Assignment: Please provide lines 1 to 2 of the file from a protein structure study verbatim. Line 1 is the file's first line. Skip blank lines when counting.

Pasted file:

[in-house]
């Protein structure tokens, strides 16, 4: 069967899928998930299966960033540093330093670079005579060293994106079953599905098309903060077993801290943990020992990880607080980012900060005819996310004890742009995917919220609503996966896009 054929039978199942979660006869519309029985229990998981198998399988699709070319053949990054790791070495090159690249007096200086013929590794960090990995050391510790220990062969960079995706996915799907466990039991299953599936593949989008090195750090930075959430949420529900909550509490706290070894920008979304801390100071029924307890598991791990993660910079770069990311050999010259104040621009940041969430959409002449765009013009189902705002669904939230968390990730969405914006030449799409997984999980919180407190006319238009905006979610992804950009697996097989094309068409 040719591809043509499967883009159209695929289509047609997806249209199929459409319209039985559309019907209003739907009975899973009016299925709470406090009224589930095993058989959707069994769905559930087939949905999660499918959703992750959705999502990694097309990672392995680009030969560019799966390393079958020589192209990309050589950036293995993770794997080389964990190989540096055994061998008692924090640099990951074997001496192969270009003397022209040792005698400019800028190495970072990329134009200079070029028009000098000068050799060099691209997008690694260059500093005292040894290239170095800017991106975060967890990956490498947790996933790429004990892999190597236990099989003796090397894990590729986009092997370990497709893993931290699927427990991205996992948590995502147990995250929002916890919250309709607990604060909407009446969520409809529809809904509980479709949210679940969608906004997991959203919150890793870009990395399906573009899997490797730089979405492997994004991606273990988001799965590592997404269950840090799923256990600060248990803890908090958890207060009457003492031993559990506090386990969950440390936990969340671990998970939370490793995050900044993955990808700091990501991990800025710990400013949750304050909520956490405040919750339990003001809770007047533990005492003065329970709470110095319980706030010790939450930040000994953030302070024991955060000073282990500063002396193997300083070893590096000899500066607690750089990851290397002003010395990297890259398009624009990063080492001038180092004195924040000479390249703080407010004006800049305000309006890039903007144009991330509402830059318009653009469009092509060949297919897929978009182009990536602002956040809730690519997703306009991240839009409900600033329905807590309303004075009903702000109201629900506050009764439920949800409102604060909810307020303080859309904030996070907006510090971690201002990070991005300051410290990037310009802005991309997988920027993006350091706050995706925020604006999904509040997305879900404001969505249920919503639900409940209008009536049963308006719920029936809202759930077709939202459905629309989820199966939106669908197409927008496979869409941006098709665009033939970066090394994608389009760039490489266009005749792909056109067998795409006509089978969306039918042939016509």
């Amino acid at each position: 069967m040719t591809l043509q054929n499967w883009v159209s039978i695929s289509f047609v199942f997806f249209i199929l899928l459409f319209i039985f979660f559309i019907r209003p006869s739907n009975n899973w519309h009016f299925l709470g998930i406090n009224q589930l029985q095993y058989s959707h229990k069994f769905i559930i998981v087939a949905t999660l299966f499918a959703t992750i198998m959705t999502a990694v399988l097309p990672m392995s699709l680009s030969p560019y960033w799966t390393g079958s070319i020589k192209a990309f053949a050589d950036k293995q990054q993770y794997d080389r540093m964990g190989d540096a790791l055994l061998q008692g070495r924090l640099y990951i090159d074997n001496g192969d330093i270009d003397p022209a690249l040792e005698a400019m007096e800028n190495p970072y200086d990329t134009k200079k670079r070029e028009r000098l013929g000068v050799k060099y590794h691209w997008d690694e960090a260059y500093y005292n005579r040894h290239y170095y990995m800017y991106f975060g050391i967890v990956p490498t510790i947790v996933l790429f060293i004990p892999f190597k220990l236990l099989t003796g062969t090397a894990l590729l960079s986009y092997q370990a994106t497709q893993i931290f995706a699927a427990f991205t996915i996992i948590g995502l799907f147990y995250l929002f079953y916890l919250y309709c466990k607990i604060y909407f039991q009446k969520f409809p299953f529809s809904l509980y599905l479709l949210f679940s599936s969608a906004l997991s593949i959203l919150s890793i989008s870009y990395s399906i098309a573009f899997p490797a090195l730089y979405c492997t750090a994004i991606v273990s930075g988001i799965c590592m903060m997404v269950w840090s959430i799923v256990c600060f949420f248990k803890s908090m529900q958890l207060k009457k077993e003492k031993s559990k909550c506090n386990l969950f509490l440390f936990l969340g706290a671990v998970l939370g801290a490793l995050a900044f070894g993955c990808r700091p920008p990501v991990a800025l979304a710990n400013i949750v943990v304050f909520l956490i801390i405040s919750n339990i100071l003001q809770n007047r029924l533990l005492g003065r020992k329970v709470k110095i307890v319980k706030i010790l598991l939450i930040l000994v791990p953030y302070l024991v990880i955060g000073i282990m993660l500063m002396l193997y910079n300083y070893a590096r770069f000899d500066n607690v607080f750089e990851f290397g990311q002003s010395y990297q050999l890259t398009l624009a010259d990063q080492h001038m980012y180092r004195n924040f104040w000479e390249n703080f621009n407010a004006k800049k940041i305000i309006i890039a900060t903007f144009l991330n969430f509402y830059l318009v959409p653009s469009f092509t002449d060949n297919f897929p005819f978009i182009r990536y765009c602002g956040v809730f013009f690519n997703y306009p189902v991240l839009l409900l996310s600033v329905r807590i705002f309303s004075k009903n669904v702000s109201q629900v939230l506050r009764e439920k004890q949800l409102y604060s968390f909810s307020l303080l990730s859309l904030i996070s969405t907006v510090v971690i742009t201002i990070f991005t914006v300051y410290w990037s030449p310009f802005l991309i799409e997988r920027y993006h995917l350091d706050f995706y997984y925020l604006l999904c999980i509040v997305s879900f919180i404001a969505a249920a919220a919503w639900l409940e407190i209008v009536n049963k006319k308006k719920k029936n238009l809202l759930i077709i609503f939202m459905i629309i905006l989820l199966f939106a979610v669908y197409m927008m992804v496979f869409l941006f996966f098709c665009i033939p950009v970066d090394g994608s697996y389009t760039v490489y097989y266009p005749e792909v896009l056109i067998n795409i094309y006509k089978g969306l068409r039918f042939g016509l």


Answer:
[in-house]
């Protein structure tokens, strides 16, 4: 069967899928998930299966960033540093330093670079005579060293994106079953599905098309903060077993801290943990020992990880607080980012900060005819996310004890742009995917919220609503996966896009 054929039978199942979660006869519309029985229990998981198998399988699709070319053949990054790791070495090159690249007096200086013929590794960090990995050391510790220990062969960079995706996915799907466990039991299953599936593949989008090195750090930075959430949420529900909550509490706290070894920008979304801390100071029924307890598991791990993660910079770069990311050999010259104040621009940041969430959409002449765009013009189902705002669904939230968390990730969405914006030449799409997984999980919180407190006319238009905006979610992804950009697996097989094309068409 040719591809043509499967883009159209695929289509047609997806249209199929459409319209039985559309019907209003739907009975899973009016299925709470406090009224589930095993058989959707069994769905559930087939949905999660499918959703992750959705999502990694097309990672392995680009030969560019799966390393079958020589192209990309050589950036293995993770794997080389964990190989540096055994061998008692924090640099990951074997001496192969270009003397022209040792005698400019800028190495970072990329134009200079070029028009000098000068050799060099691209997008690694260059500093005292040894290239170095800017991106975060967890990956490498947790996933790429004990892999190597236990099989003796090397894990590729986009092997370990497709893993931290699927427990991205996992948590995502147990995250929002916890919250309709607990604060909407009446969520409809529809809904509980479709949210679940969608906004997991959203919150890793870009990395399906573009899997490797730089979405492997994004991606273990988001799965590592997404269950840090799923256990600060248990803890908090958890207060009457003492031993559990506090386990969950440390936990969340671990998970939370490793995050900044993955990808700091990501991990800025710990400013949750304050909520956490405040919750339990003001809770007047533990005492003065329970709470110095319980706030010790939450930040000994953030302070024991955060000073282990500063002396193997300083070893590096000899500066607690750089990851290397002003010395990297890259398009624009990063080492001038180092004195924040000479390249703080407010004006800049305000309006890039903007144009991330509402830059318009653009469009092509060949297919897929978009182009990536602002956040809730690519997703306009991240839009409900600033329905807590309303004075009903702000109201629900506050009764439920949800409102604060909810307020303080859309904030996070907006510090971690201002990070991005300051410290990037310009802005991309997988920027993006350091706050995706925020604006999904509040997305879900404001969505249920919503639900409940209008009536049963308006719920029936809202759930077709939202459905629309989820199966939106669908197409927008496979869409941006098709665009033939970066090394994608389009760039490489266009005749792909056109067998795409006509089978969306039918042939016509």